Target set for 55,000MW by 2021

The grandiose plans of the Centre to generate 55,000MW from 160 odd dams in Arunachal is the most dreaded nightmare for downstream states as the cumulative impact of all the dams is likely to trigger catastrophic and irreversible consequences in the geologically and environmentally fragile Easter Himalayas. 

 Arunachal has plans for 44 hydropower projects with an estimated potential of 18000MW in the Siang sub basin and another 40 projects on the Kameng river basin with a combined capacity of 4,000MW. With substantial investments from big companies the state has set a target of generating not less than 40,000MW by 2021.

While Arunachal claims that the proposed projects would not only make Arunachal a power surplus state but would also meet the growing power shortage in the north eastern states, the downstream states like Assam has a different story to tell. The downstream impact of the big dams looms large over Assam. Hundreds of villages live with the nightmare of being washed away in case of any ecological disaster, the region being on a highly seismic zone. 

The Siang becomes Brahmaputra in Assam and is the lifeline for millions of people. As such the projects on Siang and their impact on the environment have received greater focus. The ever receding water in the mighty river during the dry season is a grave concern with the people of the Brahmaputra valley. Similarly, the Kameng enters Assam as Bhoreli and there are growing concerns over the environmental impact.

Protests linked to survival of indigenous communities

While the protests over big dams are basically concerned with environmental impacts, the six-year long opposition to the Dibang dam, one of the world’s tallest dams on river Dibang-- another major tributary of the Brahmaputra—was largely driven by fears of demographic change that the project would  bring with the migrant workforce. The protests were largely from the the Idu-Mishmi tribe, a community that barely has 12,000 members and scattered in the two districts spread across the Dibang basin.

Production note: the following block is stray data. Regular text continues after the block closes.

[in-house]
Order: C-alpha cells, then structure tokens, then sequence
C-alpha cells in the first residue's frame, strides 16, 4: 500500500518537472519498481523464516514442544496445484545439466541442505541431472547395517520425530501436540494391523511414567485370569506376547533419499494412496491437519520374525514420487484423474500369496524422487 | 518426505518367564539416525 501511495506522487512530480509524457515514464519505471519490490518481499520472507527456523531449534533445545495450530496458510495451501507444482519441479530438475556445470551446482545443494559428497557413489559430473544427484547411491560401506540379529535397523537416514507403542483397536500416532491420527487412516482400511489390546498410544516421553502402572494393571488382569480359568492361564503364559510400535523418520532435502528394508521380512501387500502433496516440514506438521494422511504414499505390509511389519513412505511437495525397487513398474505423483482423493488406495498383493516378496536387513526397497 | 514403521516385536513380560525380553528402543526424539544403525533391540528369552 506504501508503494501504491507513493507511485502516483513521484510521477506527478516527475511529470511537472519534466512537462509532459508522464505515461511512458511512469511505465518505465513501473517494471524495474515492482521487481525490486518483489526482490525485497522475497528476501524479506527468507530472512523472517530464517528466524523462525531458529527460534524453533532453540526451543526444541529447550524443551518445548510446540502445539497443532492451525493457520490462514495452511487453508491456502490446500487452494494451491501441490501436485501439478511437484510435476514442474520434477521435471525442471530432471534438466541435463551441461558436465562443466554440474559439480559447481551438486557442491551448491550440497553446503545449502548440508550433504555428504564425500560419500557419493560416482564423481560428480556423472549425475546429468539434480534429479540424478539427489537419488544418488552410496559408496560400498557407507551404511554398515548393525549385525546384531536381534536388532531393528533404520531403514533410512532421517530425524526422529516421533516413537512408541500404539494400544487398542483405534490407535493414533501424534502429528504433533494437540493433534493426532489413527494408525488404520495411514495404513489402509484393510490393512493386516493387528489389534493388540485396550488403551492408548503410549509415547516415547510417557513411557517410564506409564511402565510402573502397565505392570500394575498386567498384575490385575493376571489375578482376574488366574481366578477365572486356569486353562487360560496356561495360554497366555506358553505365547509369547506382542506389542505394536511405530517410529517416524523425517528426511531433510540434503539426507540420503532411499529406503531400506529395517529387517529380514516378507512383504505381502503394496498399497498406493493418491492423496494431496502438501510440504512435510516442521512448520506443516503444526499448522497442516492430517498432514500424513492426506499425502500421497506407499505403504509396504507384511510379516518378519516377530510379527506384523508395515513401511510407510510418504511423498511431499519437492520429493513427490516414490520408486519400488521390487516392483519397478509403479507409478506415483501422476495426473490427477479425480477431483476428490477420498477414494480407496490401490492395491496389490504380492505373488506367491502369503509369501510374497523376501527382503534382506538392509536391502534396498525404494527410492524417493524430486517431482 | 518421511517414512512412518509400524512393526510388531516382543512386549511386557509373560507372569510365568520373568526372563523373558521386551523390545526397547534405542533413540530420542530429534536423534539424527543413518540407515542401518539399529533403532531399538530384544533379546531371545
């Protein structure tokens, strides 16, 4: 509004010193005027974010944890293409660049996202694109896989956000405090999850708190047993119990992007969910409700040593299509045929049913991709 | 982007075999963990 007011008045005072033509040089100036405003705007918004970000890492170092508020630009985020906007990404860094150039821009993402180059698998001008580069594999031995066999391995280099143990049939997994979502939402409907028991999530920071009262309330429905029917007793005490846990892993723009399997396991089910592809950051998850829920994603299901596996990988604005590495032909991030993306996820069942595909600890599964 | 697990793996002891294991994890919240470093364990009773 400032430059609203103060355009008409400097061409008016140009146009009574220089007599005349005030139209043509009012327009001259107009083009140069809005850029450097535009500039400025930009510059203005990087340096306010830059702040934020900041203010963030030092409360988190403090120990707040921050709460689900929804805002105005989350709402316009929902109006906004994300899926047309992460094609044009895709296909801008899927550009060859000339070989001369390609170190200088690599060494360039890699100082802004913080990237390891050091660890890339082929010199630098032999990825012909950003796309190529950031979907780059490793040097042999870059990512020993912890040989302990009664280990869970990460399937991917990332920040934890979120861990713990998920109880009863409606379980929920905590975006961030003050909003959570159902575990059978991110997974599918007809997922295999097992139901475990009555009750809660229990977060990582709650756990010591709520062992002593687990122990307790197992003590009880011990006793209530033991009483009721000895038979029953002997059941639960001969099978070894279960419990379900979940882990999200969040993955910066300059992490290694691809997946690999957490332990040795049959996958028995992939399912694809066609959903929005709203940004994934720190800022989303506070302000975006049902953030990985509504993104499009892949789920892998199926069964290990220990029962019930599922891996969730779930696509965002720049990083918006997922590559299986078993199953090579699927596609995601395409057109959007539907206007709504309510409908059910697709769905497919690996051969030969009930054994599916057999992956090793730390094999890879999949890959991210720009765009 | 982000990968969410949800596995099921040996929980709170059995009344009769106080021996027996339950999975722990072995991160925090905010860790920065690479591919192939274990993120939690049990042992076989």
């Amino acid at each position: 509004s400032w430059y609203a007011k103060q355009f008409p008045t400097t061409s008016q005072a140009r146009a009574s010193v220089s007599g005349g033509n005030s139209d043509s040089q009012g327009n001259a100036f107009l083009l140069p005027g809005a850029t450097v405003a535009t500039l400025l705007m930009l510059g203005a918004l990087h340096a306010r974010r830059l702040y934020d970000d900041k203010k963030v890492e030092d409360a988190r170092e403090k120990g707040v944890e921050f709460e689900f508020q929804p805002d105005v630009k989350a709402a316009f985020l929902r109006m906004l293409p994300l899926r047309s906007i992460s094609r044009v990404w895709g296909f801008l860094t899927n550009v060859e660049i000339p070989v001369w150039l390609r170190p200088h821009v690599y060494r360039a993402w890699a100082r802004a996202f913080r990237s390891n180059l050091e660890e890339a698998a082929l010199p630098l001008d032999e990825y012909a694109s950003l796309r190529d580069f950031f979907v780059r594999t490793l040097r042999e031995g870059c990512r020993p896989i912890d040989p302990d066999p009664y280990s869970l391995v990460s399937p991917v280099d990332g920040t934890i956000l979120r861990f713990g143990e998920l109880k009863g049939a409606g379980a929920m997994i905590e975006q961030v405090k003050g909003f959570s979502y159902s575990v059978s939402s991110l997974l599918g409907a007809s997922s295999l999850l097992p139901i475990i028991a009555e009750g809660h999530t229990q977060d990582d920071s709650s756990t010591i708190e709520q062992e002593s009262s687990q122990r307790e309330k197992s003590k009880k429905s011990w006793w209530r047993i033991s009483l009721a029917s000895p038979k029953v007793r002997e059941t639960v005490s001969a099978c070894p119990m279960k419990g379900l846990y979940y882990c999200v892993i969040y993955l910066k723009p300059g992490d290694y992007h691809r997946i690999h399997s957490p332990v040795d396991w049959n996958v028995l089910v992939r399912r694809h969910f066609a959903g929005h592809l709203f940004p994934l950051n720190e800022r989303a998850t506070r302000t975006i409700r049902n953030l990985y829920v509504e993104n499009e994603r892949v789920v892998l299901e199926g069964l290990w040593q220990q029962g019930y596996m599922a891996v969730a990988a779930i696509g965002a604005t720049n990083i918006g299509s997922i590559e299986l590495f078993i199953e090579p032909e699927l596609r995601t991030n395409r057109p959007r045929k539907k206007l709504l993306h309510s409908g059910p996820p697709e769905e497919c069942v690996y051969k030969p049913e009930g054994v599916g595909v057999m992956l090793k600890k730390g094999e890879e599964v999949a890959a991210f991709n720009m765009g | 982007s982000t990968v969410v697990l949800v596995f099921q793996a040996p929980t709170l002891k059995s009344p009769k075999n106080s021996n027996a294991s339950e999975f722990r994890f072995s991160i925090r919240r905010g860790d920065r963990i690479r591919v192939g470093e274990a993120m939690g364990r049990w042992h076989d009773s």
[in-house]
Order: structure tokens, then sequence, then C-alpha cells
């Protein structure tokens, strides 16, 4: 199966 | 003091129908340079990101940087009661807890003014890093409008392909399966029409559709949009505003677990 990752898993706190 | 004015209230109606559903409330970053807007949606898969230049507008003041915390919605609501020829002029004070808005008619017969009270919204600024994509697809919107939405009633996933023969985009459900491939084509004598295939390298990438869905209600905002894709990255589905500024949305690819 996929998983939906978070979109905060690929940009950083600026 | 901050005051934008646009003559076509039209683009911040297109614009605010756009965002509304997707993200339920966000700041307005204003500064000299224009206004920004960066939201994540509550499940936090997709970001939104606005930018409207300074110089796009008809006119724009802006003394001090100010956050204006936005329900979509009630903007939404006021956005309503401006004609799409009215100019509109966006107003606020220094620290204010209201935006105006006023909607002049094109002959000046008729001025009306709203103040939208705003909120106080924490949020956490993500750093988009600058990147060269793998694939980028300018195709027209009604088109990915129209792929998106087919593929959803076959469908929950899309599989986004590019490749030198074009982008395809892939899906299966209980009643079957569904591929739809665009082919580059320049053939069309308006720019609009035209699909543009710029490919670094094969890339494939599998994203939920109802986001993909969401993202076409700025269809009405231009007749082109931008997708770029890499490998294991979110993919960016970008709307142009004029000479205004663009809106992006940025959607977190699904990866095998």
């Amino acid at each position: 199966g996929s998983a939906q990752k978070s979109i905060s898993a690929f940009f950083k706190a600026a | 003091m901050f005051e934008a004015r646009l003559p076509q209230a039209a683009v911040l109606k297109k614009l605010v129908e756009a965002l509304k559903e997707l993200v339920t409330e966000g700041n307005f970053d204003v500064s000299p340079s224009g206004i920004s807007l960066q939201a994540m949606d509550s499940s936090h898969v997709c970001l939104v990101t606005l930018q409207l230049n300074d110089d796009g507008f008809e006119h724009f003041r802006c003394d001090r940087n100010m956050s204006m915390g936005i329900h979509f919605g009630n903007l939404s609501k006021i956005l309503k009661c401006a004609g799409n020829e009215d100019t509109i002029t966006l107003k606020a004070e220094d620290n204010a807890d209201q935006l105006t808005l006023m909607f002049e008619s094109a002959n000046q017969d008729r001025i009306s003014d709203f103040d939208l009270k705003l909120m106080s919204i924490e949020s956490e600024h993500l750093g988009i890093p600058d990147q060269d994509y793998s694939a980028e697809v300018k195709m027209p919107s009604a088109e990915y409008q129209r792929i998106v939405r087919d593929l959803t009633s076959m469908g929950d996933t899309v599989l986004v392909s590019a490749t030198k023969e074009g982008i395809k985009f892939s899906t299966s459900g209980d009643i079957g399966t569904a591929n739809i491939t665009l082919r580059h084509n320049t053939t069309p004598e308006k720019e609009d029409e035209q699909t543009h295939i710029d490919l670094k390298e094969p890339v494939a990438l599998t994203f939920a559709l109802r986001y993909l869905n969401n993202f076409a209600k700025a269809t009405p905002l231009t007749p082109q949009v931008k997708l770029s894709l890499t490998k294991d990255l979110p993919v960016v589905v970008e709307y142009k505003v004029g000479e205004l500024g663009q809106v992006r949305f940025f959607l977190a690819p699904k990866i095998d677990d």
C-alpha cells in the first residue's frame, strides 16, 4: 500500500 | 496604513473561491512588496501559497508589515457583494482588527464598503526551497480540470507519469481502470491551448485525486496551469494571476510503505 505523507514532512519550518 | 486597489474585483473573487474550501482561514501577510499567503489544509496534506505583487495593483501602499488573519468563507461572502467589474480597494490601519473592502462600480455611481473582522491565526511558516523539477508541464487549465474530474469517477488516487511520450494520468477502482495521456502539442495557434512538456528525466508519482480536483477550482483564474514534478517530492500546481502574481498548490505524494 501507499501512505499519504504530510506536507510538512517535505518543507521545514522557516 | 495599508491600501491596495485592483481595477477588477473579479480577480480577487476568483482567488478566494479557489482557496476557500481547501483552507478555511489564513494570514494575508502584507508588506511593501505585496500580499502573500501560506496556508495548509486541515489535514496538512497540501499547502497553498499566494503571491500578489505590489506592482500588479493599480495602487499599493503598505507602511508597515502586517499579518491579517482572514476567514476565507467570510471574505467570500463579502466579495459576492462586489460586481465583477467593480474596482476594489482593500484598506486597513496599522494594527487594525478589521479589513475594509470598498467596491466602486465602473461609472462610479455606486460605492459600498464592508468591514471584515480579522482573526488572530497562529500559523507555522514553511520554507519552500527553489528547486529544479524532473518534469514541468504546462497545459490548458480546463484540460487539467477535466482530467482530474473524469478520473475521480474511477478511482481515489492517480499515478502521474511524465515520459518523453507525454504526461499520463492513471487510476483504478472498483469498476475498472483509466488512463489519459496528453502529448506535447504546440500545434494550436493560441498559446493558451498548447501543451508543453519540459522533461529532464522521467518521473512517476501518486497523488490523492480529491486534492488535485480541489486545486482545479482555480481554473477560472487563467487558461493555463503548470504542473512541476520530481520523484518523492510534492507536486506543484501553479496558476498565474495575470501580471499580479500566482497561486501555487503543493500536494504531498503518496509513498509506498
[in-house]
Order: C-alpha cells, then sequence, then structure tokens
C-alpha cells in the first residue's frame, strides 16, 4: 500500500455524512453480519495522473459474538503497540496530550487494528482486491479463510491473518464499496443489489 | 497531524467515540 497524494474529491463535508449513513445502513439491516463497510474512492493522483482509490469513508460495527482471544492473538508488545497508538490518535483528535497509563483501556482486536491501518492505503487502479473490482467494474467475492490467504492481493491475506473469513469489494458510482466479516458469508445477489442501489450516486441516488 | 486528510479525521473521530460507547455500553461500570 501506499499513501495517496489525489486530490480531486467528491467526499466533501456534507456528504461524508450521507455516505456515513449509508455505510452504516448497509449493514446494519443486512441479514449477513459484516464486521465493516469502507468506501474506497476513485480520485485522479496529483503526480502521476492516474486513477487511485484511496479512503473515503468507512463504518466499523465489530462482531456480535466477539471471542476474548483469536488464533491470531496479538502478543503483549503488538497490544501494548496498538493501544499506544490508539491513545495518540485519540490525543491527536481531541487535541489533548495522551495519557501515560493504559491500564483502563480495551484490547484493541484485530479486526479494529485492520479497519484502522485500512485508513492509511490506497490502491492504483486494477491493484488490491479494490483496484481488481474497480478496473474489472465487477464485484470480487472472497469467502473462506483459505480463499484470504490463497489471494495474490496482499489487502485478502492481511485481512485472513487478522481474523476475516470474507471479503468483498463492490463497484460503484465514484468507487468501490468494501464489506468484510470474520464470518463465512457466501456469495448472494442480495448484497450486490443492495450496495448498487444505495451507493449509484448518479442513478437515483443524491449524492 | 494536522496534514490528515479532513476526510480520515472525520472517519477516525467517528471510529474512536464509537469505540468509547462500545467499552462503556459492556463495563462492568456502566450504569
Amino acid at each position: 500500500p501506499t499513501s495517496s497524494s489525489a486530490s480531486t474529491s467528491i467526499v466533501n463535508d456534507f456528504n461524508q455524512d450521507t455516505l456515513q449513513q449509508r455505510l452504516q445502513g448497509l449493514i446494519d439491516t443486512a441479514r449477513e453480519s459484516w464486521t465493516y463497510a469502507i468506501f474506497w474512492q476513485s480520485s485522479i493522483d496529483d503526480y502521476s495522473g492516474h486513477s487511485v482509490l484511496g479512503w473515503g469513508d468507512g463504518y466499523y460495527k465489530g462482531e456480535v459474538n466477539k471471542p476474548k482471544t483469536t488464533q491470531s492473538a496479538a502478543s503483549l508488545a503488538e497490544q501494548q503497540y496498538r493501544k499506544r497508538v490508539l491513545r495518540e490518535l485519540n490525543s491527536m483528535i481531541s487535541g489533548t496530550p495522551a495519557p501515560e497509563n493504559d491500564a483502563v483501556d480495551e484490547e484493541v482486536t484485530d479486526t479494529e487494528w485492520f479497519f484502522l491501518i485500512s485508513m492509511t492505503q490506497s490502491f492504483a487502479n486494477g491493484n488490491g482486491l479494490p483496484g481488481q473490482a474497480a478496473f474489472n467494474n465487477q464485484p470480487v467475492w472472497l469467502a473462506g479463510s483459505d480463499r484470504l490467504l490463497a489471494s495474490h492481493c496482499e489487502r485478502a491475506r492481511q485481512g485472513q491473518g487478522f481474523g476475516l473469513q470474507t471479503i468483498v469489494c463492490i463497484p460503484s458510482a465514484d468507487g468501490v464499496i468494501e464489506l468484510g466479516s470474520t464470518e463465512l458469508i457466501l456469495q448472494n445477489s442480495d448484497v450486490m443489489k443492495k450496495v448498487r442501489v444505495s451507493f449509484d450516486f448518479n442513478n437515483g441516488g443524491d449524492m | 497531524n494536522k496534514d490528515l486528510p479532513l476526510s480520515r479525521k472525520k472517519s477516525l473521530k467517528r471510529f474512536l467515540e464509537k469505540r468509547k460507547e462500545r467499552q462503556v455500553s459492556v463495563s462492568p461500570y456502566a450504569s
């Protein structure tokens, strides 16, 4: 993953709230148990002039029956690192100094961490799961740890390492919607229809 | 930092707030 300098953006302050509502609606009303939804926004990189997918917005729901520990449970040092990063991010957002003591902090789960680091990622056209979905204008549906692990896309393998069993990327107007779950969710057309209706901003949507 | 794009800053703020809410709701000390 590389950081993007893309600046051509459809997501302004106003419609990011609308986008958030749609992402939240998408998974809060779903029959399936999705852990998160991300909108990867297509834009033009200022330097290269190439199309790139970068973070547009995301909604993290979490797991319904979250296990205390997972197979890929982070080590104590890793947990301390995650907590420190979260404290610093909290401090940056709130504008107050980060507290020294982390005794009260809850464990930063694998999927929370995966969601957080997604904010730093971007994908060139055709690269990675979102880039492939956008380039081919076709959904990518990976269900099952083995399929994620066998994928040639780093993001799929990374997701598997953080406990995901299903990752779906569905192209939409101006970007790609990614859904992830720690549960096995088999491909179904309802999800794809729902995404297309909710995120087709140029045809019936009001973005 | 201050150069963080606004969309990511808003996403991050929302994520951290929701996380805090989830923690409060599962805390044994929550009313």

The Forest Advisory Committee that examines the impact of infrastructure projects in wilderness areas earlier refused environmental clearances for the Dibang project even after several revised proposals concluding—“ecological and social costs of destroying a vast tract of forest land which is a major source of livelihood for the state’s tribal population would far outweigh the benefit likely to accrue from the project”.

Plea for environment audit

Opposition parties in Arunachal were demanding for environment audit in the state. One of the richest biodiversity zones in the Eastern Himalayan region, Arunachal Pradesh hardly has any policy initiative to protect its environment and rare wildlife.

The Dibang project alone will result in diversion of 5,056.5 hectares of forest land and felling of over three lakh trees while taking away shelter from various species protected under Schedule-1 like the rare goat-antelope species serow, goral and the Mishmi takin. Dumping of wastes into rivers and streams, uncontrolled mining, jhum cultivation and damming of rivers for hydropower generation heavily degraded the ecology of the region. 

Parties like the NCP has demanded the Auditor general for taking up audit of mega power projects in both the public and private sectors and to take into account the accumulative effects on the lives and culture of the indigenous people. 


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Mubina Akhtar's picture

Journalist, activist based in Guwahati. Email: